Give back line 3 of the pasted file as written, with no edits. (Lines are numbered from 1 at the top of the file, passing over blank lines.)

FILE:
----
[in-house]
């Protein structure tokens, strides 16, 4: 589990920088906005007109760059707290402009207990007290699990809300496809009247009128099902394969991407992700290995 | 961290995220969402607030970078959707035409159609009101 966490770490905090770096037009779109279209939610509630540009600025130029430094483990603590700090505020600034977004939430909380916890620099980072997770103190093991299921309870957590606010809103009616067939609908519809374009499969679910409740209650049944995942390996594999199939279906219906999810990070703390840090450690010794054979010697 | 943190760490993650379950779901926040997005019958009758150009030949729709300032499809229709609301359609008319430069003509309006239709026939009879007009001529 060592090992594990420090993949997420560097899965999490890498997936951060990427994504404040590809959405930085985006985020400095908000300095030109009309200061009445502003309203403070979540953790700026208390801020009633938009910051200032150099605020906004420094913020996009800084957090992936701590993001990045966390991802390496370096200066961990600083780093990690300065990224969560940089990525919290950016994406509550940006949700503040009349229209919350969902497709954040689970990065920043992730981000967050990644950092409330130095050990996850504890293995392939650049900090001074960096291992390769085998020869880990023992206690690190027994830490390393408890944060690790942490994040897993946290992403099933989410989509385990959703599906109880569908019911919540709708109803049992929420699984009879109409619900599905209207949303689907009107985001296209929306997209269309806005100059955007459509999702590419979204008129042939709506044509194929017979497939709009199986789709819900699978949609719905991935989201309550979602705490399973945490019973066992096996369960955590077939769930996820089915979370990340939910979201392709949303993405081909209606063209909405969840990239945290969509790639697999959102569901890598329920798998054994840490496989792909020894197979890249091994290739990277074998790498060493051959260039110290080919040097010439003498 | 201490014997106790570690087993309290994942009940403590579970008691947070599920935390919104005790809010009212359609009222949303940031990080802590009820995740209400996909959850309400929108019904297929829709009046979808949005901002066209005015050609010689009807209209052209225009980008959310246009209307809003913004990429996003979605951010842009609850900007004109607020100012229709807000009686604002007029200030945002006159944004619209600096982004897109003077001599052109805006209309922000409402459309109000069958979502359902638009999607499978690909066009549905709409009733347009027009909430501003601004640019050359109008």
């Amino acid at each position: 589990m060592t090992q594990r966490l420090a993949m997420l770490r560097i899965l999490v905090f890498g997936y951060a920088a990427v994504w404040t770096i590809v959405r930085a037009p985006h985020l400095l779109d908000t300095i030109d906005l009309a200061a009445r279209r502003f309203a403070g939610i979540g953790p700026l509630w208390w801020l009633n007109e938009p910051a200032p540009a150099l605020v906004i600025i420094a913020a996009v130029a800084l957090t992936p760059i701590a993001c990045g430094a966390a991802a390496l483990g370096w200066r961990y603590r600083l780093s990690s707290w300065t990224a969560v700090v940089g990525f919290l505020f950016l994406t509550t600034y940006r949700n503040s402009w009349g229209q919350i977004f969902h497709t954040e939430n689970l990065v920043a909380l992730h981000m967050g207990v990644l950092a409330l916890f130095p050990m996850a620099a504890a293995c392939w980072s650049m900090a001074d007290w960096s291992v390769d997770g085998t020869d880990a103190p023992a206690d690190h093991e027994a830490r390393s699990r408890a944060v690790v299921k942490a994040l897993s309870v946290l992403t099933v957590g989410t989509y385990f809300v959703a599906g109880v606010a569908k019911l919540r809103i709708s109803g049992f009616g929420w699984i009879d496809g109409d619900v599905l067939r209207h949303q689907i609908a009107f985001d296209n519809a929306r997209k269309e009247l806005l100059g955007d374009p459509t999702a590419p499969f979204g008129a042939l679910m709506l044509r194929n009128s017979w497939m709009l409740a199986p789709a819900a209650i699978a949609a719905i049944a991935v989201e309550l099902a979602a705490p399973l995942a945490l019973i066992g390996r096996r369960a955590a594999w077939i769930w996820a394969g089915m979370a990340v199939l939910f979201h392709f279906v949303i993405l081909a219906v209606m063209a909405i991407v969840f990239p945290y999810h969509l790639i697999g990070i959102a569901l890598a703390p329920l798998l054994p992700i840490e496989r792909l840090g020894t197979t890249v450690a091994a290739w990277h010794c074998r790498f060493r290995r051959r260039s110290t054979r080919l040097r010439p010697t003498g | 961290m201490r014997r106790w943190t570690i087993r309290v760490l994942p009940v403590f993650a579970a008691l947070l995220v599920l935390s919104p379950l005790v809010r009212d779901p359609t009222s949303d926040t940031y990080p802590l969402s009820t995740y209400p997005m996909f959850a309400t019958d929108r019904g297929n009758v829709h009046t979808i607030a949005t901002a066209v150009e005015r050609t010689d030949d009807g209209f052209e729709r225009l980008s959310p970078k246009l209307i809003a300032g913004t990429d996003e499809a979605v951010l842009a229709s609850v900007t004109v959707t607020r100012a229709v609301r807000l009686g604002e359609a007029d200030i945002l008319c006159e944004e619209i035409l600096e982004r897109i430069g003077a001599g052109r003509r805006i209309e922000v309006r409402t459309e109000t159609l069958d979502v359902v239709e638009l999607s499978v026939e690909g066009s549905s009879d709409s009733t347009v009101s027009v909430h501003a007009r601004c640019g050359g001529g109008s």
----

């Amino acid at each position: 589990m060592t090992q594990r966490l420090a993949m997420l770490r560097i899965l999490v905090f890498g997936y951060a920088a990427v994504w404040t770096i590809v959405r930085a037009p985006h985020l400095l779109d908000t300095i030109d906005l009309a200061a009445r279209r502003f309203a403070g939610i979540g953790p700026l509630w208390w801020l009633n007109e938009p910051a200032p540009a150099l605020v906004i600025i420094a913020a996009v130029a800084l957090t992936p760059i701590a993001c990045g430094a966390a991802a390496l483990g370096w200066r961990y603590r600083l780093s990690s707290w300065t990224a969560v700090v940089g990525f919290l505020f950016l994406t509550t600034y940006r949700n503040s402009w009349g229209q919350i977004f969902h497709t954040e939430n689970l990065v920043a909380l992730h981000m967050g207990v990644l950092a409330l916890f130095p050990m996850a620099a504890a293995c392939w980072s650049m900090a001074d007290w960096s291992v390769d997770g085998t020869d880990a103190p023992a206690d690190h093991e027994a830490r390393s699990r408890a944060v690790v299921k942490a994040l897993s309870v946290l992403t099933v957590g989410t989509y385990f809300v959703a599906g109880v606010a569908k019911l919540r809103i709708s109803g049992f009616g929420w699984i009879d496809g109409d619900v599905l067939r209207h949303q689907i609908a009107f985001d296209n519809a929306r997209k269309e009247l806005l100059g955007d374009p459509t999702a590419p499969f979204g008129a042939l679910m709506l044509r194929n009128s017979w497939m709009l409740a199986p789709a819900a209650i699978a949609a719905i049944a991935v989201e309550l099902a979602a705490p399973l995942a945490l019973i066992g390996r096996r369960a955590a594999w077939i769930w996820a394969g089915m979370a990340v199939l939910f979201h392709f279906v949303i993405l081909a219906v209606m063209a909405i991407v969840f990239p945290y999810h969509l790639i697999g990070i959102a569901l890598a703390p329920l798998l054994p992700i840490e496989r792909l840090g020894t197979t890249v450690a091994a290739w990277h010794c074998r790498f060493r290995r051959r260039s110290t054979r080919l040097r010439p010697t003498g | 961290m201490r014997r106790w943190t570690i087993r309290v760490l994942p009940v403590f993650a579970a008691l947070l995220v599920l935390s919104p379950l005790v809010r009212d779901p359609t009222s949303d926040t940031y990080p802590l969402s009820t995740y209400p997005m996909f959850a309400t019958d929108r019904g297929n009758v829709h009046t979808i607030a949005t901002a066209v150009e005015r050609t010689d030949d009807g209209f052209e729709r225009l980008s959310p970078k246009l209307i809003a300032g913004t990429d996003e499809a979605v951010l842009a229709s609850v900007t004109v959707t607020r100012a229709v609301r807000l009686g604002e359609a007029d200030i945002l008319c006159e944004e619209i035409l600096e982004r897109i430069g003077a001599g052109r003509r805006i209309e922000v309006r409402t459309e109000t159609l069958d979502v359902v239709e638009l999607s499978v026939e690909g066009s549905s009879d709409s009733t347009v009101s027009v909430h501003a007009r601004c640019g050359g001529g109008s």